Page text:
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Evaluation of Potential Insectary Plants for Conservation Biological Control of Cabbage Insect Pests
Sheela Sharma*, Sundar Tiwari2,3
1Entomology Division, Nepal Agriculture Research Council, Khumaltar, Kathmandu Nepal
2Bio-Protection Research Centre, Lincoln University, Lincoln 7647, New Zealand
3Department of Entomology, Agriculture and Forestry University, Bharatpur 44200, Nepal
Abstract
Habitat manipulation is an important pest management strategy in sustainable agriculture. Deployment of floral resources in and off-farm, trap cropping, cover cropping, intercropping etc are the major pest management options in habitat manipulation. The current agricultural pest management approaches are mostly relied on synthetic fossil-fuel based compounds such as insecticides, fungicides, herbicides etc. These anthropogenic practices are directly linked to human health, biodiversity loss and environment. The rapid decline of pollinators and beneficial arthropods such as predators and parasitoids are the most potent impact of pesticides in agricultural fields. Hence, a study was proposed to increase the fitness of natural enemies such as predators and parasitoids by the provision of floral resources to them and promote conservation biological control of cabbage pests. Insectary plants or floral resources supply shelter, nectar, alternative food and pollen (SNAP) to pestís natural enemies and supply these resources to them at adverse conditions. Buckwheat (Fagopyrum esculentum), coriander (Coriandrum sativum), marigold (Tagetes spp), mustard (Brassica spp.) had deployed in cabbage fields as potential insectary plants of cabbage pests. All of these insectary plants were compared with the cabbage (Brassica oleraceae) strips. The results confirmed that coriander, buckwheat and marigold significantly increase the population of syrphid fly and ladybird beetle (Coccinella septempunctata) and reduce the population pressure of aphids (Brevicoryne brassicae) and diamondback moth (Plutella xylostella) in cabbage fields. It is also suggested that the population of beneficial arthropods were higher in floral strips and declined their numbers with distance. The lower aphid population in the proximity of flower strip suggested that conservation biological control has the potential to reduce pest population in cabbage fields. This informationís are important to develop an integrated pest management protocol of cabbage pests in cabbage fields.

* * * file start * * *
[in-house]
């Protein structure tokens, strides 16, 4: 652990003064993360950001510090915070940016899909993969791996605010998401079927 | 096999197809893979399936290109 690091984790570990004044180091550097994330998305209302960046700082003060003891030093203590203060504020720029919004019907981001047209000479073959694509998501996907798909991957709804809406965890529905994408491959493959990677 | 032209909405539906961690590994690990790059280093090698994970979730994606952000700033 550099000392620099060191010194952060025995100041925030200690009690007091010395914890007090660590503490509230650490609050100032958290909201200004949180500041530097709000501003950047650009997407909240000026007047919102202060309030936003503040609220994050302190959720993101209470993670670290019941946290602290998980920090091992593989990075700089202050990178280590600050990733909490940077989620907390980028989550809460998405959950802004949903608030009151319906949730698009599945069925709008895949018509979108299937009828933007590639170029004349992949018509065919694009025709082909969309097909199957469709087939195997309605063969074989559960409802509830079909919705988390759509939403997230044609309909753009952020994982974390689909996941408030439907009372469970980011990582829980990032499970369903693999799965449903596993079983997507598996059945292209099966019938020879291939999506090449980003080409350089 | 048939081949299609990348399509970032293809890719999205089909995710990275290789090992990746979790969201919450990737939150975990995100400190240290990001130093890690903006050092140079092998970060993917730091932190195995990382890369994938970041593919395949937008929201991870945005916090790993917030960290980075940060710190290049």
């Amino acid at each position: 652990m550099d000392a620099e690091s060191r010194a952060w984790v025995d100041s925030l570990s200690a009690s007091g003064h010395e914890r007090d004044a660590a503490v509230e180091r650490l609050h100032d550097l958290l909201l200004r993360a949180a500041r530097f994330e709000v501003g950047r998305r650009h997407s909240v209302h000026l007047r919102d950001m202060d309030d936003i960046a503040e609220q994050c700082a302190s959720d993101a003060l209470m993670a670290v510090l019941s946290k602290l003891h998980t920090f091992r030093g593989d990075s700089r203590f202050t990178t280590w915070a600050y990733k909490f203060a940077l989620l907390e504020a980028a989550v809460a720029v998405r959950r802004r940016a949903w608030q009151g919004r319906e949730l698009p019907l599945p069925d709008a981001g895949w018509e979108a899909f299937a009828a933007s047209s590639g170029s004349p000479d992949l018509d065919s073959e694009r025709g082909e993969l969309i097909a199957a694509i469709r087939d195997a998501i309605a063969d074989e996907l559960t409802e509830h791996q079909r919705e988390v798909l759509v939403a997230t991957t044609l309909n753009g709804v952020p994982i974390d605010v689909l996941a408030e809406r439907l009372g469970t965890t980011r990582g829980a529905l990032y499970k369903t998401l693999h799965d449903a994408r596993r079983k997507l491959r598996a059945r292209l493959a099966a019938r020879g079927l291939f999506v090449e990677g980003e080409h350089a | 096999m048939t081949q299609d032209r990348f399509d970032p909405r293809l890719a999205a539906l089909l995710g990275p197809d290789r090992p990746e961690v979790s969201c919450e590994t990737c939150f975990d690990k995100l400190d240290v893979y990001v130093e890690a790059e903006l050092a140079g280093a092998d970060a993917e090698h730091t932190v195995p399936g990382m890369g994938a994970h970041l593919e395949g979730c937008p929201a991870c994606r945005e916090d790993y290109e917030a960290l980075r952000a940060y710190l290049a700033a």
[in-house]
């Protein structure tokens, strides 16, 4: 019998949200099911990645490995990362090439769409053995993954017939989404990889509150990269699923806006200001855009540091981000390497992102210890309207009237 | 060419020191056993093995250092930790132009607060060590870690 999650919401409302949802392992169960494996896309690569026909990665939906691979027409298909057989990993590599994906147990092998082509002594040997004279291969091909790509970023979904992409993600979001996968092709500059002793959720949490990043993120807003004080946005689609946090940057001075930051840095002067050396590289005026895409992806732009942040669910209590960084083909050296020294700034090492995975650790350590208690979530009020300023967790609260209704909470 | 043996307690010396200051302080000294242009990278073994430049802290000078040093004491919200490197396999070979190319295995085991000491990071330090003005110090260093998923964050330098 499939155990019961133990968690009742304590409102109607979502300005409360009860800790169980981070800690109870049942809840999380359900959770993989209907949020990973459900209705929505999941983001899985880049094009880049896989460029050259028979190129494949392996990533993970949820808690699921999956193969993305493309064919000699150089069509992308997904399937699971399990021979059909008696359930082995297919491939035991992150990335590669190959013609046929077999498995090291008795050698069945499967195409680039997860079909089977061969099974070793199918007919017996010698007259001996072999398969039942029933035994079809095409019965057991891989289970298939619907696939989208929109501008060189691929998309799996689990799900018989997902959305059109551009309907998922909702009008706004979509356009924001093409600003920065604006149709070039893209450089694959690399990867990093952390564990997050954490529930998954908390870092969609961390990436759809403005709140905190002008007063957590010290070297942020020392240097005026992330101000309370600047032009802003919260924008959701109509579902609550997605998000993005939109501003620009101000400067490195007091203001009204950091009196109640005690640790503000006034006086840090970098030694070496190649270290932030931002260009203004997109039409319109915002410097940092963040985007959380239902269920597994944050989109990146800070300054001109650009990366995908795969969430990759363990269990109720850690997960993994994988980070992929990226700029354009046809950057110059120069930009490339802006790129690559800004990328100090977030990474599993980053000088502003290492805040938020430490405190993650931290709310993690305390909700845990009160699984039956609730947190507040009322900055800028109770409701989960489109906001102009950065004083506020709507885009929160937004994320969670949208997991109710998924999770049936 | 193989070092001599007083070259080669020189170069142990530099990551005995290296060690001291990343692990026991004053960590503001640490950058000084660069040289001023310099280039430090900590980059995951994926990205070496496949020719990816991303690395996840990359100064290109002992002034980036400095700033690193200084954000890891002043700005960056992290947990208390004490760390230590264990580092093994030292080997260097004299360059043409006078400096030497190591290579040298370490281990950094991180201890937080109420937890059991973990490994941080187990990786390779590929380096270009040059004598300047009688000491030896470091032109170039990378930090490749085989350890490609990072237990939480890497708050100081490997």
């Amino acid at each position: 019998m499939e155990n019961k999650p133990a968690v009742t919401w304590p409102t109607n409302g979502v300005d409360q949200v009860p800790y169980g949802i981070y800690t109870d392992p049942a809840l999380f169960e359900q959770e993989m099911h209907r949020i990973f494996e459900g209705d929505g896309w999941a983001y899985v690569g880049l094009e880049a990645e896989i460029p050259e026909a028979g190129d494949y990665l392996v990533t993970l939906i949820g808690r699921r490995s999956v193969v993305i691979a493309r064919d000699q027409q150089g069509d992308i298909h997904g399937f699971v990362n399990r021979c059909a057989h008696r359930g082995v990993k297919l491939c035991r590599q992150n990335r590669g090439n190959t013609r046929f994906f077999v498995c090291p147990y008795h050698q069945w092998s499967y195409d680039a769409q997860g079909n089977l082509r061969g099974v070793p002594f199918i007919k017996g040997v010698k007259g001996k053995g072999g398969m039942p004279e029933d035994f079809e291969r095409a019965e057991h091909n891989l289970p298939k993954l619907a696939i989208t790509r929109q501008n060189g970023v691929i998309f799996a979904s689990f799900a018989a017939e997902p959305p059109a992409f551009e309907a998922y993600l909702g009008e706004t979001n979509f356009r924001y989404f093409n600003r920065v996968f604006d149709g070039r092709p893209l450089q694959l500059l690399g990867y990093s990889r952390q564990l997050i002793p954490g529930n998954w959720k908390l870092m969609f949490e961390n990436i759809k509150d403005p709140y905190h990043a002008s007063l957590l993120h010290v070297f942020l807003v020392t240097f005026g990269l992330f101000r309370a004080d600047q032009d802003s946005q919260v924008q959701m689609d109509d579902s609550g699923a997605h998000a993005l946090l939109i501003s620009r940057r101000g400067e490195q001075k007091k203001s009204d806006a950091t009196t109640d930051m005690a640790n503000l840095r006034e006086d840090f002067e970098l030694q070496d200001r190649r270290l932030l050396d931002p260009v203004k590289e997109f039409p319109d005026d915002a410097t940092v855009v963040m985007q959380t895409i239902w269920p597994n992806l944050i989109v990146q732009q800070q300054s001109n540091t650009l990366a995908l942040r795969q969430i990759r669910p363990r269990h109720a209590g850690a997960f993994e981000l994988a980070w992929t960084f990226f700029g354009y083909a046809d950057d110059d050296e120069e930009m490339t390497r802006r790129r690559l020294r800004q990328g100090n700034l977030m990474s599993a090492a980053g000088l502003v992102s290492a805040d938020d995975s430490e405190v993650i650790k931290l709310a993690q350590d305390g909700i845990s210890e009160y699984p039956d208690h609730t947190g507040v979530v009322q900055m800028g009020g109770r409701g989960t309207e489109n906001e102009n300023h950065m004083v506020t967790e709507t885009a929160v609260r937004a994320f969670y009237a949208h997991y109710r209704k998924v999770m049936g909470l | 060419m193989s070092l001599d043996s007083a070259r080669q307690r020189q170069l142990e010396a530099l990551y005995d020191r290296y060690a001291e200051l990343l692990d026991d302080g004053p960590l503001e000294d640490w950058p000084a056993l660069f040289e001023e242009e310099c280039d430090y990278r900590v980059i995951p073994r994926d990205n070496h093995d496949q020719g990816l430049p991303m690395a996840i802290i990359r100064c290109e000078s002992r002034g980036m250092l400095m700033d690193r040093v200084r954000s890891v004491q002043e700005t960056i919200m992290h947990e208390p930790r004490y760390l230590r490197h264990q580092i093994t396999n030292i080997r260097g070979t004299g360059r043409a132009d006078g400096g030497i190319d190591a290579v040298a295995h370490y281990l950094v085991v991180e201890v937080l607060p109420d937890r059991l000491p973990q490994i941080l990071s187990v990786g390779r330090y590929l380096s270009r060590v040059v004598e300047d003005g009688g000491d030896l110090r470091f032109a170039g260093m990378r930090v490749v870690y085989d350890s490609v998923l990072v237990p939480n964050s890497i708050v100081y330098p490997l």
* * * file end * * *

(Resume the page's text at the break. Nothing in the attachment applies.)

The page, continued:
Keywords: insectary plants; conservation biological control; cabbage aphids; diamondback moth; syrphid fly
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Int. J. Grad. Res. Rev.Vol-5, Issue-1: 67-75